Celebrating the Twenty-Ninth Sunday in Ordinary Time
The Gospel this week is from Matthew 22:15-21.
God's plan for man on earth was that he should live in the society of his fellowmen. Society must be governed, there must be authority which will direct the actions of the component members toward the common good, which common good is principally, though not exclusively, the material welfare of the members as a whole. As his ultimate end, however, man has his spiritual welfare. This government, this temporal power to rule and direct the human groups or societies or states, comes, therefore, from God for it is his will that such societies should exist. The answer of our Lord explicitly restates this fundamental norm of the divine natural law. "Give to Caesar what is Caesar's;" the state authorities have a right to the obedience and cooperation in all things that tend to the material welfare of the state, provided always the spiritual welfare of the members is not impeded by the rulers' demands.
As a partly spiritual being man is destined to be a citizen of a spiritual eternal kingdom, and while on this earth he has the duty and the possibility of preparing himself for citizenship in that kingdom. And since this kingdom is of a higher and much more important nature, man's primary aim in life must be to reach that kingdom. He must, in other words, find out and fulfill his duties toward God; he must "give to God what is God's."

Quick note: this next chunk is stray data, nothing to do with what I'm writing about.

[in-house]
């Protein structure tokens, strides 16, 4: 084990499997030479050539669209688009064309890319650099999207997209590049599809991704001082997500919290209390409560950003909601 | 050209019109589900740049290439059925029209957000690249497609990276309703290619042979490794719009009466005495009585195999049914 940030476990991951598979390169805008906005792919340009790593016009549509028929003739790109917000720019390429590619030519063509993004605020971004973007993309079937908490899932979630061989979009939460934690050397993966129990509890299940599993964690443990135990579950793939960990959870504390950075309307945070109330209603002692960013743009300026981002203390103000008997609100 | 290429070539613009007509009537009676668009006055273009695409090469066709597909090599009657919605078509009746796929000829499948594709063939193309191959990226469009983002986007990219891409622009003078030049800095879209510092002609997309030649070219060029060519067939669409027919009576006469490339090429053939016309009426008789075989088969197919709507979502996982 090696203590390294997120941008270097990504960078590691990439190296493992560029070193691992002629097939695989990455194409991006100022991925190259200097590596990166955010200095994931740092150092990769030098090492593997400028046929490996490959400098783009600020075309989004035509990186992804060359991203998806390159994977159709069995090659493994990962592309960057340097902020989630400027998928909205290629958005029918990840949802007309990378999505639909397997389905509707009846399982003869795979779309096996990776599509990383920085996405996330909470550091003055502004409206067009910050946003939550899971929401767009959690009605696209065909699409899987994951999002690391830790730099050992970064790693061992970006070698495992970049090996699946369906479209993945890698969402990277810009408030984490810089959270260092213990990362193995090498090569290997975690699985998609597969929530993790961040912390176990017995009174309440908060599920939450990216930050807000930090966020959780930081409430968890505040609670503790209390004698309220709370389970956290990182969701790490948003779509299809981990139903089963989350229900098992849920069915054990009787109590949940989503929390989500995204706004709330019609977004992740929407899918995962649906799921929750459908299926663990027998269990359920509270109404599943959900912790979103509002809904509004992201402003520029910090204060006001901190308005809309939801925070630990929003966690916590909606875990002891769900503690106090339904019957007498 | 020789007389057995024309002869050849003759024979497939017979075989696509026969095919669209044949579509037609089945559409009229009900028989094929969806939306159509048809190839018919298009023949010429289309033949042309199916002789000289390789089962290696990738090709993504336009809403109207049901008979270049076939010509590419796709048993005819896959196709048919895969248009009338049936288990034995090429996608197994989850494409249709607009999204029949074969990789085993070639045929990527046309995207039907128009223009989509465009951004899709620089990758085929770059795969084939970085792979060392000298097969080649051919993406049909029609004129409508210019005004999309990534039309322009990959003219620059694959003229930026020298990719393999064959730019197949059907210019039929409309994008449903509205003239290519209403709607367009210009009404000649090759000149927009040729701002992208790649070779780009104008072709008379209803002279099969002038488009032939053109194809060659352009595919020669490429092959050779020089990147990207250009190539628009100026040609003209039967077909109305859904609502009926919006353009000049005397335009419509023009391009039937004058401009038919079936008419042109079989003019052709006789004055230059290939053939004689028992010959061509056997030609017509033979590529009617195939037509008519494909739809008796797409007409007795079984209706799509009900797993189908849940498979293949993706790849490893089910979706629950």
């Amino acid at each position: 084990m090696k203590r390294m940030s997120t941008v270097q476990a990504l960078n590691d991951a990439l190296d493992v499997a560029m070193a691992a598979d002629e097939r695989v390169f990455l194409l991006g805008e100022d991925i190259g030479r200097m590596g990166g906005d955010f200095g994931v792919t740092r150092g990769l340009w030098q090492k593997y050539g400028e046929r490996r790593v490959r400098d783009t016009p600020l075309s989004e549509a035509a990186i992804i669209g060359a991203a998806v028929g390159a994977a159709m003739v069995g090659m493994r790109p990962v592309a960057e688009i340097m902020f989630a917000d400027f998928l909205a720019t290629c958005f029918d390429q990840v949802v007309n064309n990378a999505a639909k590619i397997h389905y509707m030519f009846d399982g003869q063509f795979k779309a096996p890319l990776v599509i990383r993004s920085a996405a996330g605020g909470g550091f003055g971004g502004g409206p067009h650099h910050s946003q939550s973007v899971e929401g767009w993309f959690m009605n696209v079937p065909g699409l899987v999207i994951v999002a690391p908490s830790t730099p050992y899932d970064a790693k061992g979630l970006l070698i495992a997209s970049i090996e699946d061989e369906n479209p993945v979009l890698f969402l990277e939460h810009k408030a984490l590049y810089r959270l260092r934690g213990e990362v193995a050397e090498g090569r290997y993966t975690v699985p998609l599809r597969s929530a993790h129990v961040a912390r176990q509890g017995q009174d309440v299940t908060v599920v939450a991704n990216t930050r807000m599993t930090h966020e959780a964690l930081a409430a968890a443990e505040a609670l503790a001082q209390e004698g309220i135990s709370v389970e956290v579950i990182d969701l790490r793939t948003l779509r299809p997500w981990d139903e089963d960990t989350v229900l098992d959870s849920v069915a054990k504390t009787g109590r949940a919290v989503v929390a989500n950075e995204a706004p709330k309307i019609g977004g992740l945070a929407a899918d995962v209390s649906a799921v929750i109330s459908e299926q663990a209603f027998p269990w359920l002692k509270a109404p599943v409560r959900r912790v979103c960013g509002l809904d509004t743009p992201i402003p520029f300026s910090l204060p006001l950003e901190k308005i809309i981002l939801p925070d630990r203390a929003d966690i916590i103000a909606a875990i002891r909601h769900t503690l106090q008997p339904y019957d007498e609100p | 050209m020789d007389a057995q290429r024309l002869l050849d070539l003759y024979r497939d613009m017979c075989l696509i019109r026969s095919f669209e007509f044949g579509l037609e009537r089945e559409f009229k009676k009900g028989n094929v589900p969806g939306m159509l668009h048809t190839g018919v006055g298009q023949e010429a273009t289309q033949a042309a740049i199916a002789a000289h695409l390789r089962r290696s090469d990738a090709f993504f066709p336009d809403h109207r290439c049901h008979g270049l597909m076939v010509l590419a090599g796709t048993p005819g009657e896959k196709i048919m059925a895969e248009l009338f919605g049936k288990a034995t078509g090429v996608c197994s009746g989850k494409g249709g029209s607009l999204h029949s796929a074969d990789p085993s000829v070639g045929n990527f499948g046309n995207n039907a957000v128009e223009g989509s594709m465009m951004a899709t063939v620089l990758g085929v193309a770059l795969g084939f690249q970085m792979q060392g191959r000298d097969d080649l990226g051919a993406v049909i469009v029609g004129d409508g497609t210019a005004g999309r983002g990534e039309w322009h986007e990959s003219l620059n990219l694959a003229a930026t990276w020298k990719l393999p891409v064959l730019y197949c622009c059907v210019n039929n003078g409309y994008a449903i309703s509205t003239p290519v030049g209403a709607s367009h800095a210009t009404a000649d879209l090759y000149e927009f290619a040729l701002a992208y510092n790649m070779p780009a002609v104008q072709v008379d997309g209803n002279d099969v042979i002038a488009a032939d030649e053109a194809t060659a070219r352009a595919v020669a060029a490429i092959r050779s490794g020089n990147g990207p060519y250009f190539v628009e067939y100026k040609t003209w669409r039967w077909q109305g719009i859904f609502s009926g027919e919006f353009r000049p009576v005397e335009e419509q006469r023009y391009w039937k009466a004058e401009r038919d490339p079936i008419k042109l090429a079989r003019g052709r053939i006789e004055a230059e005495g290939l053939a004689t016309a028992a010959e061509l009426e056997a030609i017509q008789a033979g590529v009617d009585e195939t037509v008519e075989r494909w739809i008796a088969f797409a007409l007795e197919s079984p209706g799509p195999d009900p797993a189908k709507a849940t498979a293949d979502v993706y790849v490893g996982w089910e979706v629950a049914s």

This dual citizenship of man and the dual obligations that arise from it are the common knowledge of all from the natural law but are made more explicit still in divine revelation of which today's answer, given by Christ to the Pharisees, is a precise and perfect resume. We have duties to God and duties to our country and the fulfillment of the latter is part of the fulfillment of the former. We Christians have no doubts as to our obligations under these two headings. We fulfill our duties to God by being faithful, loyal, active members of the spiritual kingdom, the Church, which Christ established on earth in order to lead us to our eternal kingdom. We fulfill our duties to our country by loyally obeying the just laws of the State, by paying all lawful taxes, and by contributing our share, whenever called on, toward the common good.
Both St. Peter (1 Pet. 2: 13-14) and St. Paul (Rom. 13: 1-7), stressed the obligation on the early Christians of being an example to all in their loyalty as citizens of the state. The same necessity obliges us too. We who know the divine, positive and natural law so much better than many others, must help to enlighten those others by our faithful observance of these laws. And our loyalty, too, will give the lie to those enemies of the faith who, in their ignorance and foolish opposition to things spiritual, are only too ready to think that loyalty to our Church and our God must of necessity make us disloyal to our country. History already has given the lie to such calumnies, for the loyal Christian has ever been the loyal citizen, but we must keep on writing such history in glaring lights of daily deeds, for there are, and there always will be, those enemies who cannot read history books.
Almighty ever-living God, grant that we may always conform our will to yours and serve your majesty in sincerity of heart.